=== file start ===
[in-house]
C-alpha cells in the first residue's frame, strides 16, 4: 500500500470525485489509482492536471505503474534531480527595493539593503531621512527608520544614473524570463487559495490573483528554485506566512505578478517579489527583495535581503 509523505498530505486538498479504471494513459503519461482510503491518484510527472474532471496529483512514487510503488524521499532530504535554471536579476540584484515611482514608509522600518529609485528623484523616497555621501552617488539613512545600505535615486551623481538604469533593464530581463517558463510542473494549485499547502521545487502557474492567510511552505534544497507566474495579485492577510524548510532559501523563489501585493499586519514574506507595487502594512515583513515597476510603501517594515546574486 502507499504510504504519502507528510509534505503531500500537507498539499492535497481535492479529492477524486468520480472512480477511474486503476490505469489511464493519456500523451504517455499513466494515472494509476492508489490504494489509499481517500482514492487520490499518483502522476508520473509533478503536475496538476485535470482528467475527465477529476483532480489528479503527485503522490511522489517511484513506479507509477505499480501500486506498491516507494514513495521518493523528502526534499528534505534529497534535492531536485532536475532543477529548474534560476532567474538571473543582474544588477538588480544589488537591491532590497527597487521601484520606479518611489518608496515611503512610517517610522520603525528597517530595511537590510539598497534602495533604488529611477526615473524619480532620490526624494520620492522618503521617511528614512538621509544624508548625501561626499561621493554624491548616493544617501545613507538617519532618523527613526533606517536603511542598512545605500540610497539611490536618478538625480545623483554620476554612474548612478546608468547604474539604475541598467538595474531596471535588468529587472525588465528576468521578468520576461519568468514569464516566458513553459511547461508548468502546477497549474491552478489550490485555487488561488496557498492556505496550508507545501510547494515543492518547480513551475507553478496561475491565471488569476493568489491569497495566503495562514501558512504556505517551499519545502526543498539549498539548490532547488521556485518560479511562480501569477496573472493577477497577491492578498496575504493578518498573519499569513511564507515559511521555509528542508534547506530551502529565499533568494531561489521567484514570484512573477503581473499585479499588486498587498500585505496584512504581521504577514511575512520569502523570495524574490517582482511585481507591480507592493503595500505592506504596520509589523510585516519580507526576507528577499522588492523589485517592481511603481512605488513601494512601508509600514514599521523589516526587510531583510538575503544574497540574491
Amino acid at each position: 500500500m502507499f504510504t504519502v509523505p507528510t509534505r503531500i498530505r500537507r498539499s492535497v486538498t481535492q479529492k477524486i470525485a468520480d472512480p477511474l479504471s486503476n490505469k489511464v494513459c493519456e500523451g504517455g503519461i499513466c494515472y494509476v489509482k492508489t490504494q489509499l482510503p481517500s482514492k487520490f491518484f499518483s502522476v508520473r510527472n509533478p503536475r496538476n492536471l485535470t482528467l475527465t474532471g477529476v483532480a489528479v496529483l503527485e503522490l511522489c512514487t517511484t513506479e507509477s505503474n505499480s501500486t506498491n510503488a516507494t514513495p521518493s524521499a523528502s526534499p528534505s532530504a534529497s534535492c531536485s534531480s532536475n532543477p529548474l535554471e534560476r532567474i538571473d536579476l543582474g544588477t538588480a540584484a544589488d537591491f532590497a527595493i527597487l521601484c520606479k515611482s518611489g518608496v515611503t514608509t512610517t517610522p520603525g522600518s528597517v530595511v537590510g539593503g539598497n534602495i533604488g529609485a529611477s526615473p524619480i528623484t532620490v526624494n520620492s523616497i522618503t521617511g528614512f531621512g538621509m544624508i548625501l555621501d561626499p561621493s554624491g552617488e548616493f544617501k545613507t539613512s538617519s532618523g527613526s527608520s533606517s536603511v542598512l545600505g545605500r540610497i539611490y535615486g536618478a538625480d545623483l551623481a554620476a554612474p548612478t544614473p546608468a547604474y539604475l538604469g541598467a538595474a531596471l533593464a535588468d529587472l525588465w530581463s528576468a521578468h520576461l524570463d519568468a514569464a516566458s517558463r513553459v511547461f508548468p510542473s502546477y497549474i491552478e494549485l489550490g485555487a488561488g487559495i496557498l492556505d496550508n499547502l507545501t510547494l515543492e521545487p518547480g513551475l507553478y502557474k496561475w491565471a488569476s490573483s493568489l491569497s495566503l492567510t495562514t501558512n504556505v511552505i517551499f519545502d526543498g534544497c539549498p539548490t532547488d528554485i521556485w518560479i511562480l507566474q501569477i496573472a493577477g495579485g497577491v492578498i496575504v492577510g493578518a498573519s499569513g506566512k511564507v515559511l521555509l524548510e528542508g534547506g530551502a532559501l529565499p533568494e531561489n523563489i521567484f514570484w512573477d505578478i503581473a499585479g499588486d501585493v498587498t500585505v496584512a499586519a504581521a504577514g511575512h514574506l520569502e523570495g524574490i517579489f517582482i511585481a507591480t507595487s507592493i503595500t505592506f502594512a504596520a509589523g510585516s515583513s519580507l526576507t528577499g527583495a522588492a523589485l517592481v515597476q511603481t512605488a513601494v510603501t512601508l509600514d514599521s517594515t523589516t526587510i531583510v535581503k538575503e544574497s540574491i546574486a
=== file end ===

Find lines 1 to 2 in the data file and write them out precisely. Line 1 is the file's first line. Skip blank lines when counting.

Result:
[in-house]
C-alpha cells in the first residue's frame, strides 16, 4: 500500500470525485489509482492536471505503474534531480527595493539593503531621512527608520544614473524570463487559495490573483528554485506566512505578478517579489527583495535581503 509523505498530505486538498479504471494513459503519461482510503491518484510527472474532471496529483512514487510503488524521499532530504535554471536579476540584484515611482514608509522600518529609485528623484523616497555621501552617488539613512545600505535615486551623481538604469533593464530581463517558463510542473494549485499547502521545487502557474492567510511552505534544497507566474495579485492577510524548510532559501523563489501585493499586519514574506507595487502594512515583513515597476510603501517594515546574486 502507499504510504504519502507528510509534505503531500500537507498539499492535497481535492479529492477524486468520480472512480477511474486503476490505469489511464493519456500523451504517455499513466494515472494509476492508489490504494489509499481517500482514492487520490499518483502522476508520473509533478503536475496538476485535470482528467475527465477529476483532480489528479503527485503522490511522489517511484513506479507509477505499480501500486506498491516507494514513495521518493523528502526534499528534505534529497534535492531536485532536475532543477529548474534560476532567474538571473543582474544588477538588480544589488537591491532590497527597487521601484520606479518611489518608496515611503512610517517610522520603525528597517530595511537590510539598497534602495533604488529611477526615473524619480532620490526624494520620492522618503521617511528614512538621509544624508548625501561626499561621493554624491548616493544617501545613507538617519532618523527613526533606517536603511542598512545605500540610497539611490536618478538625480545623483554620476554612474548612478546608468547604474539604475541598467538595474531596471535588468529587472525588465528576468521578468520576461519568468514569464516566458513553459511547461508548468502546477497549474491552478489550490485555487488561488496557498492556505496550508507545501510547494515543492518547480513551475507553478496561475491565471488569476493568489491569497495566503495562514501558512504556505517551499519545502526543498539549498539548490532547488521556485518560479511562480501569477496573472493577477497577491492578498496575504493578518498573519499569513511564507515559511521555509528542508534547506530551502529565499533568494531561489521567484514570484512573477503581473499585479499588486498587498500585505496584512504581521504577514511575512520569502523570495524574490517582482511585481507591480507592493503595500505592506504596520509589523510585516519580507526576507528577499522588492523589485517592481511603481512605488513601494512601508509600514514599521523589516526587510531583510538575503544574497540574491